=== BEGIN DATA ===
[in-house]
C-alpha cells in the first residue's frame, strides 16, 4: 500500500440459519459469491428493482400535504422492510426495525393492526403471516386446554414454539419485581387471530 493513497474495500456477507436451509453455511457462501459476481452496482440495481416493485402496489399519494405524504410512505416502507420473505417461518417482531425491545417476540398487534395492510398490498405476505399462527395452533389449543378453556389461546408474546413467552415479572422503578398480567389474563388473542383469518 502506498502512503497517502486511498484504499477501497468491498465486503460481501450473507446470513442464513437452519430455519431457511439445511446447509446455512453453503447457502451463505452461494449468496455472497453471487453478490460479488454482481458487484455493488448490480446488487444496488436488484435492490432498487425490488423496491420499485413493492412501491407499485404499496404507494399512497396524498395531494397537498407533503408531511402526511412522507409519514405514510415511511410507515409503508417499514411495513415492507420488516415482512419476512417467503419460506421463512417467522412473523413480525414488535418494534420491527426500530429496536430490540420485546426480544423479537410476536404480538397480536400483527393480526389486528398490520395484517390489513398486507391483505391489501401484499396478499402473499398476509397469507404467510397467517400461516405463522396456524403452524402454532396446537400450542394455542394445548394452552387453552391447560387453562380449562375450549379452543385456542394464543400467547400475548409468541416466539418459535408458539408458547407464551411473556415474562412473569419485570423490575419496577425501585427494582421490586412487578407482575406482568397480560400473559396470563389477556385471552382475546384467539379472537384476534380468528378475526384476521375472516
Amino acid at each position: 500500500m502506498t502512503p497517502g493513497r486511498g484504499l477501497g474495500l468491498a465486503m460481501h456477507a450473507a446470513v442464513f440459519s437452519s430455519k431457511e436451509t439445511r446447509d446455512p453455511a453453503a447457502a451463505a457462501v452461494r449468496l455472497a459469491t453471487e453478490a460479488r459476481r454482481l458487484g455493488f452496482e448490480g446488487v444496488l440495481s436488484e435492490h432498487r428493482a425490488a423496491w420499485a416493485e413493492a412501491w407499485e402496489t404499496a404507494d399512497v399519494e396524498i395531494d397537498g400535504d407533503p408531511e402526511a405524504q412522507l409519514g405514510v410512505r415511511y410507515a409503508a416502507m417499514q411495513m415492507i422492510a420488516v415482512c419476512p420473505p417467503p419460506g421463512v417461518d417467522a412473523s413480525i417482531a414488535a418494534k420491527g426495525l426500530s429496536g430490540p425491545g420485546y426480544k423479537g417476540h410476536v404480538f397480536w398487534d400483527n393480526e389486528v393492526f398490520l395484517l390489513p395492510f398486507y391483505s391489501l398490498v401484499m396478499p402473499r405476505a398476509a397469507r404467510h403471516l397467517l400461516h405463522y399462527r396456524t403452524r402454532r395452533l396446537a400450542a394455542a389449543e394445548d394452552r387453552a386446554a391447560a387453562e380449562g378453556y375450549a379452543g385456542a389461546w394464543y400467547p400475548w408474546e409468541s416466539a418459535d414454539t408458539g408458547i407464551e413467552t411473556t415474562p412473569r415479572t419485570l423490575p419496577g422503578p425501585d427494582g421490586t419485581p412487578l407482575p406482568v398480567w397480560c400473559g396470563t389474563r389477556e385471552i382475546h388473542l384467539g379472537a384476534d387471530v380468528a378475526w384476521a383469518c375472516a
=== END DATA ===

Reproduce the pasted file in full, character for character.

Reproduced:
[in-house]
C-alpha cells in the first residue's frame, strides 16, 4: 500500500440459519459469491428493482400535504422492510426495525393492526403471516386446554414454539419485581387471530 493513497474495500456477507436451509453455511457462501459476481452496482440495481416493485402496489399519494405524504410512505416502507420473505417461518417482531425491545417476540398487534395492510398490498405476505399462527395452533389449543378453556389461546408474546413467552415479572422503578398480567389474563388473542383469518 502506498502512503497517502486511498484504499477501497468491498465486503460481501450473507446470513442464513437452519430455519431457511439445511446447509446455512453453503447457502451463505452461494449468496455472497453471487453478490460479488454482481458487484455493488448490480446488487444496488436488484435492490432498487425490488423496491420499485413493492412501491407499485404499496404507494399512497396524498395531494397537498407533503408531511402526511412522507409519514405514510415511511410507515409503508417499514411495513415492507420488516415482512419476512417467503419460506421463512417467522412473523413480525414488535418494534420491527426500530429496536430490540420485546426480544423479537410476536404480538397480536400483527393480526389486528398490520395484517390489513398486507391483505391489501401484499396478499402473499398476509397469507404467510397467517400461516405463522396456524403452524402454532396446537400450542394455542394445548394452552387453552391447560387453562380449562375450549379452543385456542394464543400467547400475548409468541416466539418459535408458539408458547407464551411473556415474562412473569419485570423490575419496577425501585427494582421490586412487578407482575406482568397480560400473559396470563389477556385471552382475546384467539379472537384476534380468528378475526384476521375472516
Amino acid at each position: 500500500m502506498t502512503p497517502g493513497r486511498g484504499l477501497g474495500l468491498a465486503m460481501h456477507a450473507a446470513v442464513f440459519s437452519s430455519k431457511e436451509t439445511r446447509d446455512p453455511a453453503a447457502a451463505a457462501v452461494r449468496l455472497a459469491t453471487e453478490a460479488r459476481r454482481l458487484g455493488f452496482e448490480g446488487v444496488l440495481s436488484e435492490h432498487r428493482a425490488a423496491w420499485a416493485e413493492a412501491w407499485e402496489t404499496a404507494d399512497v399519494e396524498i395531494d397537498g400535504d407533503p408531511e402526511a405524504q412522507l409519514g405514510v410512505r415511511y410507515a409503508a416502507m417499514q411495513m415492507i422492510a420488516v415482512c419476512p420473505p417467503p419460506g421463512v417461518d417467522a412473523s413480525i417482531a414488535a418494534k420491527g426495525l426500530s429496536g430490540p425491545g420485546y426480544k423479537g417476540h410476536v404480538f397480536w398487534d400483527n393480526e389486528v393492526f398490520l395484517l390489513p395492510f398486507y391483505s391489501l398490498v401484499m396478499p402473499r405476505a398476509a397469507r404467510h403471516l397467517l400461516h405463522y399462527r396456524t403452524r402454532r395452533l396446537a400450542a394455542a389449543e394445548d394452552r387453552a386446554a391447560a387453562e380449562g378453556y375450549a379452543g385456542a389461546w394464543y400467547p400475548w408474546e409468541s416466539a418459535d414454539t408458539g408458547i407464551e413467552t411473556t415474562p412473569r415479572t419485570l423490575p419496577g422503578p425501585d427494582g421490586t419485581p412487578l407482575p406482568v398480567w397480560c400473559g396470563t389474563r389477556e385471552i382475546h388473542l384467539g379472537a384476534d387471530v380468528a378475526w384476521a383469518c375472516a